Liposuction leftovers could help save lives

Stem cells could come from fat, not human embryos or skin cells


The fat removed during liposuction can be used to form stem cells, US researchers have said.


Human fat includes some cells that can start the process of reprogramming to stem cells straight away. This is quite a big deal, seeing as skins cells – one of the most commonly used cell types to make stem cells – have to grow for three or four weeks in a laboratory, some times with the addition of mouse-derived cells, before the reprogramming process can start.

“We’ve identified a great natural resource,” Dr Michael Longaker, a surgery professor at Stanford’s School of Medicine and co-author of the research. He also has said the lipo leftovers are “liquid gold.”

Being able to reprogram adult cells to work like embryonic stem cells is one way patient-specific cell lines could be created to regenerate tissue, and could help researchers study certain diseases in the laboratory.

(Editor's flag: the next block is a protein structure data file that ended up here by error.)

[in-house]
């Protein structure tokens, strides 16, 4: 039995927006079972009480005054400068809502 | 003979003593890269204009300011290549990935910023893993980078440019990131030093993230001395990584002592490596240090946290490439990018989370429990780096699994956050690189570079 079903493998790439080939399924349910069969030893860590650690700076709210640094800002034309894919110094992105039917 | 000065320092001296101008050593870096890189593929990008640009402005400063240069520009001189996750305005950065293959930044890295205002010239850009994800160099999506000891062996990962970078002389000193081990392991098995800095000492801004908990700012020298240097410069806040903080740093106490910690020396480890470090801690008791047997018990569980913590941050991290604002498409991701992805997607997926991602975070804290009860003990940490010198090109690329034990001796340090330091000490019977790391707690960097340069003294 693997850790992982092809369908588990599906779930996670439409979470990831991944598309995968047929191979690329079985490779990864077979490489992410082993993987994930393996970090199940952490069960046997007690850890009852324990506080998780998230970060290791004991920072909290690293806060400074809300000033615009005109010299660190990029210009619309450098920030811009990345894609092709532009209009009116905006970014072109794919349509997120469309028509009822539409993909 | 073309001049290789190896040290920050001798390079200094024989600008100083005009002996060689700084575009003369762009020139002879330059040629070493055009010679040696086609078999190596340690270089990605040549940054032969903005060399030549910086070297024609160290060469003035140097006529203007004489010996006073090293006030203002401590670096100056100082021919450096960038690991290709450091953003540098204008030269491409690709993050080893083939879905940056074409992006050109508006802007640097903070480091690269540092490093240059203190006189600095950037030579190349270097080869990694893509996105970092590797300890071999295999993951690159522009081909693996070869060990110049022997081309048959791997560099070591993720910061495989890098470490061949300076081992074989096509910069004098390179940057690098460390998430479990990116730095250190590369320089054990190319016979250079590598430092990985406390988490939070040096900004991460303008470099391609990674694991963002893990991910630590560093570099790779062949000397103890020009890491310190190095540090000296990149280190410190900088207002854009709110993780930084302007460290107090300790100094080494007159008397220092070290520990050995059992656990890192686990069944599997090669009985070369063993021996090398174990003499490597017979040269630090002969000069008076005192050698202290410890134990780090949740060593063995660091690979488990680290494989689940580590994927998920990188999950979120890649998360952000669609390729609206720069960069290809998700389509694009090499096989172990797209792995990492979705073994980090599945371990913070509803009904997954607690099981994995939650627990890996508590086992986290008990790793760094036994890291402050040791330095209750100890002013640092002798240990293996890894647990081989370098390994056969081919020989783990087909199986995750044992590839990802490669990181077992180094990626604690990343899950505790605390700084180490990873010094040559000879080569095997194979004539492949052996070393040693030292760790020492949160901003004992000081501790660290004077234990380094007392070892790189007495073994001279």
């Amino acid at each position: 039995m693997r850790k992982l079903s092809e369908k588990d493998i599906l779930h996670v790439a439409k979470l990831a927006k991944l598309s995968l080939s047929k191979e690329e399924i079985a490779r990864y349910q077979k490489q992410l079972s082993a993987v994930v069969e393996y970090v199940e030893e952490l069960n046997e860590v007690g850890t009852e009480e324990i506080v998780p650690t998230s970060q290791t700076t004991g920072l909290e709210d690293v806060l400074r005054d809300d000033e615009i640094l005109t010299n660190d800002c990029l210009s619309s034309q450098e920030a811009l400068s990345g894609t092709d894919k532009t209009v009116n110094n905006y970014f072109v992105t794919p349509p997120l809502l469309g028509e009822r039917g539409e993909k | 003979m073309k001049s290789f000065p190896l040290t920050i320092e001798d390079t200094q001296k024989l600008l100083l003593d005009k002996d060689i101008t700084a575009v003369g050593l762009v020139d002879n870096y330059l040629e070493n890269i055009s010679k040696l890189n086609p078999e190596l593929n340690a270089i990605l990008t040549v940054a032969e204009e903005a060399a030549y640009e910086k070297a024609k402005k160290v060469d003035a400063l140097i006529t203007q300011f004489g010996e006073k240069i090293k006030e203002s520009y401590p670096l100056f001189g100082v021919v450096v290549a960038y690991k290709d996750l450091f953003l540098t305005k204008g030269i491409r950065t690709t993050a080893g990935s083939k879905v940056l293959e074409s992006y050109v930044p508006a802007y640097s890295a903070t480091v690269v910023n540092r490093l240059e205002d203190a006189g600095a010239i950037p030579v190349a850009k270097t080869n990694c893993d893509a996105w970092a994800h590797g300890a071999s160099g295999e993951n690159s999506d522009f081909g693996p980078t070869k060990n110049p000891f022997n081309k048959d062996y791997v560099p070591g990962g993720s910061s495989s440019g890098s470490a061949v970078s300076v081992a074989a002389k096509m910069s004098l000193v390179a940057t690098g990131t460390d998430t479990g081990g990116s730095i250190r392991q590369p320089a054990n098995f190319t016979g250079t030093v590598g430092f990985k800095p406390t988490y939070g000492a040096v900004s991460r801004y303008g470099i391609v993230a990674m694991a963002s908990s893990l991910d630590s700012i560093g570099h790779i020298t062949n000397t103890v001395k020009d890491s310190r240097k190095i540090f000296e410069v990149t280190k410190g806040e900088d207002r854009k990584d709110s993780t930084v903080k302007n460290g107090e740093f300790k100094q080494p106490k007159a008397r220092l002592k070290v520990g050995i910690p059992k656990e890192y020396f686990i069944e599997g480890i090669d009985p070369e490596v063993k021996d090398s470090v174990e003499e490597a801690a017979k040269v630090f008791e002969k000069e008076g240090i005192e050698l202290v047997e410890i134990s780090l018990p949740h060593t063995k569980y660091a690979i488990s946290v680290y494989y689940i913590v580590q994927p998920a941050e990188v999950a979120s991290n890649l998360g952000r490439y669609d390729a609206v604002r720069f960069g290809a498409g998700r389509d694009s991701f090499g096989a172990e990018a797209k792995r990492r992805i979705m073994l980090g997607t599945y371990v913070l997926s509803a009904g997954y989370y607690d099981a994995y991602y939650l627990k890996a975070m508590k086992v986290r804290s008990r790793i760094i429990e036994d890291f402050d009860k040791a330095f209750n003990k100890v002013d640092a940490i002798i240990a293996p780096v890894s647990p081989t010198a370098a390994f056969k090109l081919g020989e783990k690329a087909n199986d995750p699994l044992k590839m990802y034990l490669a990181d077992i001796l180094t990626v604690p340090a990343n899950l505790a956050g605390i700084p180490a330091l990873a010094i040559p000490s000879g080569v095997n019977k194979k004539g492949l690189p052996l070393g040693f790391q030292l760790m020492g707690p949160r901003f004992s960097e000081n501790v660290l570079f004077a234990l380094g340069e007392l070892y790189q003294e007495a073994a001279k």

In talking about the findings, Dr Joseph Wu, a cardiologist and the study’s senior author, made a passing comment to the fact that with 30%-40% of American adults being obese, there were a lot of cells they could start with. However, perhaps even those of us who aren’t the usual lipo candidates would be happy to donate a few kilos to do our bit…


Would you consider being a fat donor, in the name of science?!

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